Shelves: hungary
Paul Lendvai's The Hungarians is the kind of history that can justly be called magisterial. This wonderfully thorough work of historical synthesis recounts the story of the Hungarian people from the earliest discernible beginnings of the Finno-Ugrian language group to political developments in contemporary Hungary since the successful 1988-89 revolution against communist rule. The book's subtitle -- A Thousand Years of Victory in Defeat -- captures well a central paradox of Hungary's history: th ...more
May 20, 2012 Miklos rated it it was amazing
Swept up in the fever of discovering my ancestry, the fact that my fathers side of the family is Hungarian, and that my name is in itself Hungarian, I was eager to pick up a book on the history of the country. Lendvai's history of Hungary is a relatively compact, readable story of Hungary's origin and journey from nomadic beginnings to feudalism to Nazism, Communism, and finally to independence, all viz a vie occupations and both inter- and intra-conflicts. Hungary as a linguistic and cultural i ...more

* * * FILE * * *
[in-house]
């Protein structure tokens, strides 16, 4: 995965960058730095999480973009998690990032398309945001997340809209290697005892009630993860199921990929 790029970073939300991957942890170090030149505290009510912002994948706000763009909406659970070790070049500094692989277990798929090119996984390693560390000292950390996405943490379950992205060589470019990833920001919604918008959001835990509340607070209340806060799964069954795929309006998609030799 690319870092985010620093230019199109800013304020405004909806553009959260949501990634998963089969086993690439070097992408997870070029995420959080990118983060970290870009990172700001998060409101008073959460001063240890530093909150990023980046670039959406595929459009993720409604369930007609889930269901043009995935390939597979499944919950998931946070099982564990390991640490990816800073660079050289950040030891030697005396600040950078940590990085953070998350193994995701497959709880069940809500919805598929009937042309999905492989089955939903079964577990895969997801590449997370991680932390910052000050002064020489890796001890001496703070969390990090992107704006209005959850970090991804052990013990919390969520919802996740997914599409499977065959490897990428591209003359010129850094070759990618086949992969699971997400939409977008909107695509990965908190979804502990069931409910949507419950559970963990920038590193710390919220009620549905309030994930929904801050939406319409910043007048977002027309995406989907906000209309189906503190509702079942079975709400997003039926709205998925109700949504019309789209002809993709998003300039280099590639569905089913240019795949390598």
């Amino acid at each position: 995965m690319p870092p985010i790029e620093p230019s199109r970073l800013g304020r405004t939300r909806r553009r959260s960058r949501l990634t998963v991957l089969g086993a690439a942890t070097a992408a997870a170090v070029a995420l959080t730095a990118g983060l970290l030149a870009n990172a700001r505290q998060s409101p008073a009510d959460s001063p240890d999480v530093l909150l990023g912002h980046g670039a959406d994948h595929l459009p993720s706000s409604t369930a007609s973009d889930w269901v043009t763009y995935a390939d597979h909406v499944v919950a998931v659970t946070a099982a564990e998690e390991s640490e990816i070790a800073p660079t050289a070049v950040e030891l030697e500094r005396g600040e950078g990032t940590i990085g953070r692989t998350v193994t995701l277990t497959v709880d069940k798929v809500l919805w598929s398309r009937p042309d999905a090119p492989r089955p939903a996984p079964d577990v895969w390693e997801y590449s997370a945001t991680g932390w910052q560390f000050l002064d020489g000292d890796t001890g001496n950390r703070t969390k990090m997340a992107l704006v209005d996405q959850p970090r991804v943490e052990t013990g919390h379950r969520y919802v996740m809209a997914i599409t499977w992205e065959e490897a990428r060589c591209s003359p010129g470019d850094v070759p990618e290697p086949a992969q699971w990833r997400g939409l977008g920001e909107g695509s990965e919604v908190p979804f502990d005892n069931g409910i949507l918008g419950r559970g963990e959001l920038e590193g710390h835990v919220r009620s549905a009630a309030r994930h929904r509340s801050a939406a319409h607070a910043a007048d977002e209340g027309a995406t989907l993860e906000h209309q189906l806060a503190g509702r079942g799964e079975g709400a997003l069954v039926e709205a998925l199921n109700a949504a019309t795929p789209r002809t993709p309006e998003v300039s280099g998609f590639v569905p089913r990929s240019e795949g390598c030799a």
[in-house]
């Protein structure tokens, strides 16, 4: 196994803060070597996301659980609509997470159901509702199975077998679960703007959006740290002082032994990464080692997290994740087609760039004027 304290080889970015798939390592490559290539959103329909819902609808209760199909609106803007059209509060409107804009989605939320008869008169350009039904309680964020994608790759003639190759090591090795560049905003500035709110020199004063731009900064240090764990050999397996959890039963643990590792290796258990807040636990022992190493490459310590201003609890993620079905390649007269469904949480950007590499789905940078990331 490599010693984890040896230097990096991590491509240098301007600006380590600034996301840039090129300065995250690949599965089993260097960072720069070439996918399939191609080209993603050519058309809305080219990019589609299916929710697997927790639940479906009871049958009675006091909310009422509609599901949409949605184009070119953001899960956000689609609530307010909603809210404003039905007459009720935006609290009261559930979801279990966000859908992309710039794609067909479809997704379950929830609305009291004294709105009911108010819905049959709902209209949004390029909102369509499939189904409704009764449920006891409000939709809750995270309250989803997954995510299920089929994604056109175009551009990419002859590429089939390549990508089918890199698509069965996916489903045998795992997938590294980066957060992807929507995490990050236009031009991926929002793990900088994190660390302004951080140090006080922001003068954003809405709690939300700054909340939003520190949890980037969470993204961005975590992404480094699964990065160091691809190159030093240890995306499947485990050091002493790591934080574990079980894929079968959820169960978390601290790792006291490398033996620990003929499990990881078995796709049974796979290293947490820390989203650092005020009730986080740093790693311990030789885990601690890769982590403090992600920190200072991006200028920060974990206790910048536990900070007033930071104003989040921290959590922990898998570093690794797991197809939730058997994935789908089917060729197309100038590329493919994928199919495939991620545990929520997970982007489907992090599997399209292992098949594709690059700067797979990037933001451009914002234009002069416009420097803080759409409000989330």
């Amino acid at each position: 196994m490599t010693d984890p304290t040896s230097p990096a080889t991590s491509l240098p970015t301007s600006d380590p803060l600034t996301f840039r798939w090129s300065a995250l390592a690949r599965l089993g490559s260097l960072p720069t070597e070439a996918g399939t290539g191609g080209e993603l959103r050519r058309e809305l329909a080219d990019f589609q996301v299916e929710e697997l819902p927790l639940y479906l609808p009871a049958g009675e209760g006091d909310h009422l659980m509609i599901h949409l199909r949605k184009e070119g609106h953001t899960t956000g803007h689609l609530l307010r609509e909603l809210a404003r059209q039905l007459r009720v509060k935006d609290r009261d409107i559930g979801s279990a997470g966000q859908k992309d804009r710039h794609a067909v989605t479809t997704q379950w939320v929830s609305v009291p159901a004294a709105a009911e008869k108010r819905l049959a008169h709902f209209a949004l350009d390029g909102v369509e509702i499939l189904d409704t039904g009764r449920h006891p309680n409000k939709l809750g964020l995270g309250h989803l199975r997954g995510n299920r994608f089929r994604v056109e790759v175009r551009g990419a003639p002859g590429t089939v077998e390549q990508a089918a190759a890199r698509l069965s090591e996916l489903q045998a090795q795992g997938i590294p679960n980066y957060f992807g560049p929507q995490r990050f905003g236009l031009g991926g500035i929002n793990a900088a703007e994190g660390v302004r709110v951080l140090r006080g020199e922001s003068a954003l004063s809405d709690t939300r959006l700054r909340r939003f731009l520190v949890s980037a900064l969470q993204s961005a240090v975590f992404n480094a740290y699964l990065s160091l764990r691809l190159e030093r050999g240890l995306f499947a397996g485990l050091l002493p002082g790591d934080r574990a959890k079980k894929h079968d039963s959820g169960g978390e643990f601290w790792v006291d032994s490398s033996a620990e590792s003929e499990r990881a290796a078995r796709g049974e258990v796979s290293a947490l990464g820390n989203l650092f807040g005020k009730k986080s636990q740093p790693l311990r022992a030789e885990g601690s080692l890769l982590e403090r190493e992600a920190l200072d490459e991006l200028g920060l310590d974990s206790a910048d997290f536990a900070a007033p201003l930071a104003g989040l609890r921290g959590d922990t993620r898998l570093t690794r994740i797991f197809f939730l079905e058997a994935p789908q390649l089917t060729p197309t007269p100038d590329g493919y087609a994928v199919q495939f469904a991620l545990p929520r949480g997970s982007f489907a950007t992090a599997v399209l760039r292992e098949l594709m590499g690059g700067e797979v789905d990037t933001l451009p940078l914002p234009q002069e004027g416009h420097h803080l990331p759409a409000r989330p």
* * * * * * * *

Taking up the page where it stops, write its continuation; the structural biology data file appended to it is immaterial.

Mar 11, 2013 Peter rated it it was amazing
A fascinating detailed history of Hungary and the Hungarian people. I learned countless things for the first time, including about the person, Falk Miksa, for whom my home street in Budapest was named. Many of the things were not as complementary as I expected from my history lessons in 5th grade under communism in Budapest. It gave me a more balanced view of the good and the bad in our history. As I read about the 20th century, it made me sad that my mom and dad were no longer around for me to ...more